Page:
Home Local & In-Depth Windcrest: Proposed bond would create multimillion-dollar aquatics center

Windcrest: Proposed bond would create multimillion-dollar aquatics center

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WINDCREST — The city is hoping voters approve a $4.9 million bond during the Nov. 2 election to build an aquatics center to replace its existing swimming pool.

The council also has spent part of the summer discussing a final, long-range strategic plan, and the town’s first parks and recreation plan.

The council unanimously voted Aug. 5 to call the bond election. If supported by the electorate, the city looks to develop a splash pad alongside an enclosed, climate-controlled pool operating year-round.

Windcrest initially closed its decades-old public pool at the start of the COVID-19 pandemic, and has kept the facility shuttered for repairs and because of safety issues.

City engineers estimate fixing and improving the existing pool, even with a splash pad, could cost $2.03 million.

A vacant tract at Jim Seal and Crestway drives, across from Takas Park, would be ideal for an aquatics complex, according to local officials. The city is also eyeing part of that property to develop a potential public off-leash dog park, a first for Windcrest.

Councilman Wes Manning agreed the area would be suitable for a new pool with additional amenities.

“We’ve got a whole concept going on over there as a recreational park,” he said. “If this pool lasts 50 years, it’ll be a benefit to the city of Windcrest.”

Bond consultants say the city would need to raise Windcrest’s current 8.61-cent interest-and-sinking tax rate by 3 cents to fund the bond for a new pool. The I&S rate, which supports debt, is part of the town’s overall property-tax rate.

Mayor Dan Reese said the city will provide voters with information ahead of the bond election, which will be accompanied by the regularly scheduled mayoral and council campaigns.

Reese plans to run for reelection. Council seats occupied by Frank Archuleta and Joan Pedrotti, too, will be on the ballot.

In addition, Windcrest voters will be asked Nov. 2 to re-authorize part of the town’s sales tax to continue funding street maintenance citywide.

Council members opted against including in the bond election proposals to enhance lighting around Takas Park’s athletic areas, and to improve the park’s trail and link it to a nearby pond.

City leaders said these kind of recreational improvements would lend themselves to a related parks-and-open-spaces plan the council was expected to adopt in August.

The new parks and green-spaces plan will guide the council and the Parks and Recreation Commission on future improvements which, according to the newly adopted strategic plan, is among the top priorities for many residents.

Parks and Recreation is proceeding with four short-term plans: the aforementioned dog park and improved lighting around Takas Park to accommodate after-dark athletic activities, as well as public fishing opportunities at the city’s ponds, and creating a dedicated remote-control aircraft flying site.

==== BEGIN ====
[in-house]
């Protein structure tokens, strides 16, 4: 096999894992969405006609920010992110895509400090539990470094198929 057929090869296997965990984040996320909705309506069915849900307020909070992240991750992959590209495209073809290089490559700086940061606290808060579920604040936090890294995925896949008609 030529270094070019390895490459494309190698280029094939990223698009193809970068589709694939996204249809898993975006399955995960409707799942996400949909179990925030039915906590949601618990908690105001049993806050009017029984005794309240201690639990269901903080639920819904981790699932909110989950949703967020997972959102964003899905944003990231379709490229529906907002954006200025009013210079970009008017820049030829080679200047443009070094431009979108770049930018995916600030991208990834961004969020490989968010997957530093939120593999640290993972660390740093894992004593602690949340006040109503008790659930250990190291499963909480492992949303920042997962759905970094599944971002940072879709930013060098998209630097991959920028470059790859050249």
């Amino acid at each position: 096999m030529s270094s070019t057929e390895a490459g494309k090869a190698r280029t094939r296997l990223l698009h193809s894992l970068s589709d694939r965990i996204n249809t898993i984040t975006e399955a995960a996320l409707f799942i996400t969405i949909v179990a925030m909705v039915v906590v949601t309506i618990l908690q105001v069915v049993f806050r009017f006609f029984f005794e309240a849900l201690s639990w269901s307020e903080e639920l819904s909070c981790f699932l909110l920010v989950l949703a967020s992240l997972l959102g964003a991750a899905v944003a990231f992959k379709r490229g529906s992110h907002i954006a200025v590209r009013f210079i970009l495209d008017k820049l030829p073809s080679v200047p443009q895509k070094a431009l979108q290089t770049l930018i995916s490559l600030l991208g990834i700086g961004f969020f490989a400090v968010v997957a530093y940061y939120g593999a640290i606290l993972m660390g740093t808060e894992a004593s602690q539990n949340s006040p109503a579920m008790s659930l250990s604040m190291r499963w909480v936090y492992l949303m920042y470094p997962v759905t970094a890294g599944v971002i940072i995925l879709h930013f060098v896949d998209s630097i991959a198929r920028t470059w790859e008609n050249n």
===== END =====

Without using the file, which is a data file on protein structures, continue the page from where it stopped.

“We want to be innovative in the way we use the land and support the citizens,” Commission Chairman David Hook told the council July 19.

It would cost more than $81,000 to secure land for the prospective dog park and outfit it with a 6-foot-high chainlink fence with double gates, water service, shade, dog-waste bag stations and benches.

Leaders have discussed possibly dipping into Windcrest’s Hotel Occupancy Tax revenues to help upgrade Takas Park’s lighting.

Councilwoman Cindy Strzelecki argued improved lighting not only will boost park use after sunset, but it could spur an increase in baseball tournaments at Takas Park and lure more participants who’d stay in hotels inside city limits.

But others such as Councilwoman Joan Pedrotti worry Takas Park’s current athletic offerings may not be enough to justify using restricted HOT funds.

“I just feel like we’re opening the city up to real liability if we don’t answer those questions,” she said.

The long-term strategic plan guides what city officials, residents and merchants say are needed upgrades in city services and amenities.

Many residents and some local leaders raised the idea of giving Police Department personnel more modernized space. Reese backed the concept, but said a proper staffing and space-needs review must come first.

“Even if we open up space, how much would it cost us to make that space useable?” Pedrotti added.

WINDCREST STRATEGIC PLAN AT A GLANCE:

City officials said a pool with more amenities, a dog park and other recreational features are among several priorities that surveyed residents, merchants and visitors shared as part of the strategic plan’s development.

Other priorities in the strategic plan are:

  • Review city government staffing and space needs
  • Street and light maintenance
  • Improve city entrances  and aesthetics
  • Offer health and wellness activities
  • Boost public art communitywide
  • Lure more retailers, restaurants, and multi-use businesses and residences to town
  • Bolster communication and collaboration with schools serving Windcrest
  • Upgrade city branding, newsletter,  website and social media

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